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Dockless bike share firm Ofo to start operations in a fourth London borough

Chinese giant will be joined in Redbridge by Ireland's Urbo in north east London borough from 2 March...

Ofo has announced that it is to start operating in the London borough of Redbridge, the fourth local authority in the capital to have entered a partnership with the China-based dockless bike hire giant.

There are already 1,000 of Ofo’s distinctive yellow bicycles in London, and 125 will be added in Redbridge, which lies in north east London.

Ofo will be joined in the borough when it launches there on 2 March by fellow dockless bike hire scheme Urbo, says Redbridge Council.

The Irish business already operates in neighbouring Waltham Forest, while Ofo is present in the City of London, Hackney and Islington, where it faces competition from Singapore-based rival Mobike, whose bicycles are also available in Ealing.

Councillor John Howard, Redbridge Council’s cabinet member for environment and sustainability, commented: “The new dockless bike scheme is an accessible and affordable way to get people more active and reduce air pollution in the borough.

“The partnership with Ofo and Urbo is a really exciting opportunity to make the borough greener, providing an option for sustainable travel. I can’t wait to start using them!”

The news comes a week after Ofo welcomed a London Assembly report which called for tighter regulation of dockless bike hire scheme operators in the capital as well as recommending that consideration be given to allowing a small number of them to operate across the city, including in Outer London boroughs.

> London Assembly report calls for tighter regulation of dockless bike-share schemes

Ofo’s UK general manager, Joseph Seal-Driver, said: “We’re delighted that ofo has been selected to run a bike-sharing scheme in Redbridge.

“Our bikes have proven hugely successful across London and in other UK cities, and it’s particularly positive to be bringing Redbridge’s residents their first cycle hire scheme.

“This will give people more options for clean, green travel.

“We will be working collaboratively with Urbo and the council to ensure the residents receive the best possible service.

“Competition is healthy and ultimately benefits the public,” he added.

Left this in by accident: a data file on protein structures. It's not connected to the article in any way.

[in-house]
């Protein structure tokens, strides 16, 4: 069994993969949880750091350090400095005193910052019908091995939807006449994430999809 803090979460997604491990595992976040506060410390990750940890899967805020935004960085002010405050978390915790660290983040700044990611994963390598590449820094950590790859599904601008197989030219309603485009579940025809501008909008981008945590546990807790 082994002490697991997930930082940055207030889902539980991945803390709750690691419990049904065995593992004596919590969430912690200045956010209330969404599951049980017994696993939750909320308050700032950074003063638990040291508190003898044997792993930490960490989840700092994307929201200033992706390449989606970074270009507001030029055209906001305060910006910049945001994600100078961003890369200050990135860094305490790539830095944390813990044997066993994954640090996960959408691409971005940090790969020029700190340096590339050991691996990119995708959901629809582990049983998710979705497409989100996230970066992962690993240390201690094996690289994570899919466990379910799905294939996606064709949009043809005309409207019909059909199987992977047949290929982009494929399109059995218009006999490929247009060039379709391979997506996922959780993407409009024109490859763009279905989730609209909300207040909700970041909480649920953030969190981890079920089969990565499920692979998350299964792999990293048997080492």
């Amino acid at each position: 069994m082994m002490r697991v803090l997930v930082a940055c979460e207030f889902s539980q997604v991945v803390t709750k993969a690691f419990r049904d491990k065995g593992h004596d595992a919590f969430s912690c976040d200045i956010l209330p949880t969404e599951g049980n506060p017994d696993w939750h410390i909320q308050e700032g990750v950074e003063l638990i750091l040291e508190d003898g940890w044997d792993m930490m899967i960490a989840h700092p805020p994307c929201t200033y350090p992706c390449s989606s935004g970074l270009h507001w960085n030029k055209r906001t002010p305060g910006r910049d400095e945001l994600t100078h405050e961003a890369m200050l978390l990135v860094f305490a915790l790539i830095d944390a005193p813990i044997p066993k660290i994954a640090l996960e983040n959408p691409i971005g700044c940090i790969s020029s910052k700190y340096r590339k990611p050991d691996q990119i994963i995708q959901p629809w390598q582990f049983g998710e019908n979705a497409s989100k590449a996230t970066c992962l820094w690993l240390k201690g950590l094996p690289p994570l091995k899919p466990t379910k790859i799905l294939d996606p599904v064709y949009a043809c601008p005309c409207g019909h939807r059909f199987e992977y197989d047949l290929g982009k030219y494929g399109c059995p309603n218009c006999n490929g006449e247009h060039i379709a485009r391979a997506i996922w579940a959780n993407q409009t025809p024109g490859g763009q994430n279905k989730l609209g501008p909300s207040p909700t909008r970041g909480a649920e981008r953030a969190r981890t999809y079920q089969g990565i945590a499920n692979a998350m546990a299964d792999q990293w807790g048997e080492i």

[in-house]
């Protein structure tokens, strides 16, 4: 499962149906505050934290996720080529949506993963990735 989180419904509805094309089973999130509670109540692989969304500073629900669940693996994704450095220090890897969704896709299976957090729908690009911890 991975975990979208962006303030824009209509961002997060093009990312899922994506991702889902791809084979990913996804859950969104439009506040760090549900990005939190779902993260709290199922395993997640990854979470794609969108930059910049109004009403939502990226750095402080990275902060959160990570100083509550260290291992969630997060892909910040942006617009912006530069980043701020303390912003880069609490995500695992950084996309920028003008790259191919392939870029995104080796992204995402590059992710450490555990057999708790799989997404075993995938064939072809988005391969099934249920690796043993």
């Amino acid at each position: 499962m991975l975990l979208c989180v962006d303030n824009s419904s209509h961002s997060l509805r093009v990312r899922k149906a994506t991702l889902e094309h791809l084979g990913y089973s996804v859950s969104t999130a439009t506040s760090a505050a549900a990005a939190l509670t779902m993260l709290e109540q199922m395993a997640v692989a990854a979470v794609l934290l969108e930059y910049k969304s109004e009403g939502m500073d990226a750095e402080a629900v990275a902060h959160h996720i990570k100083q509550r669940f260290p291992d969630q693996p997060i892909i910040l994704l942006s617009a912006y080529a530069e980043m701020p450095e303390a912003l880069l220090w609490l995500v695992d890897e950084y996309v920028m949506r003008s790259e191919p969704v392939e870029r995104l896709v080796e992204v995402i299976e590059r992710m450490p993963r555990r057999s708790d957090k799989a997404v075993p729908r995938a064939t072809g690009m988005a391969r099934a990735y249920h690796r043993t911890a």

Last year, Ofo entered a partnership with the London Cycling Campaign whose chief executive, Ashok Sinha, said: “It’s great news to see dockless cycle hire arriving in Redbridge.

> London Cycling Campaign and Ofo partner up to get the capital biking

“Convenient and affordable access to cycles on demand will play a very important role in bringing the benefits of cycling to London and Londoners – and the best way to achieve this is by responsible operators working in partnership with boroughs in the way that Ofo and Redbridge have announced today.”

Founded by students at Beijing University in 2014, Ofo now has 200 million users in 21 countries worldwide, with 10 million bikes available in 250 cities.

The UK became its third country of operation and the first outside Asia last year when it launched in Cambridge, following earlier expansion to Singapore.

It has since launched in Oxford, Norwich and Sheffield, and will is due to start operating in Leeds shortly.

Simon joined road.cc as news editor in 2009 and is now the site’s community editor, acting as a link between the team producing the content and our readers. A law and languages graduate, published translator and former retail analyst, he has reported on issues as diverse as cycling-related court cases, anti-doping investigations, the latest developments in the bike industry and the sport’s biggest races. Now back in London full-time after 15 years living in Oxford and Cambridge, he loves cycling along the Thames but misses having his former riding buddy, Elodie the miniature schnauzer, in the basket in front of him.

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John Smith | 6 years ago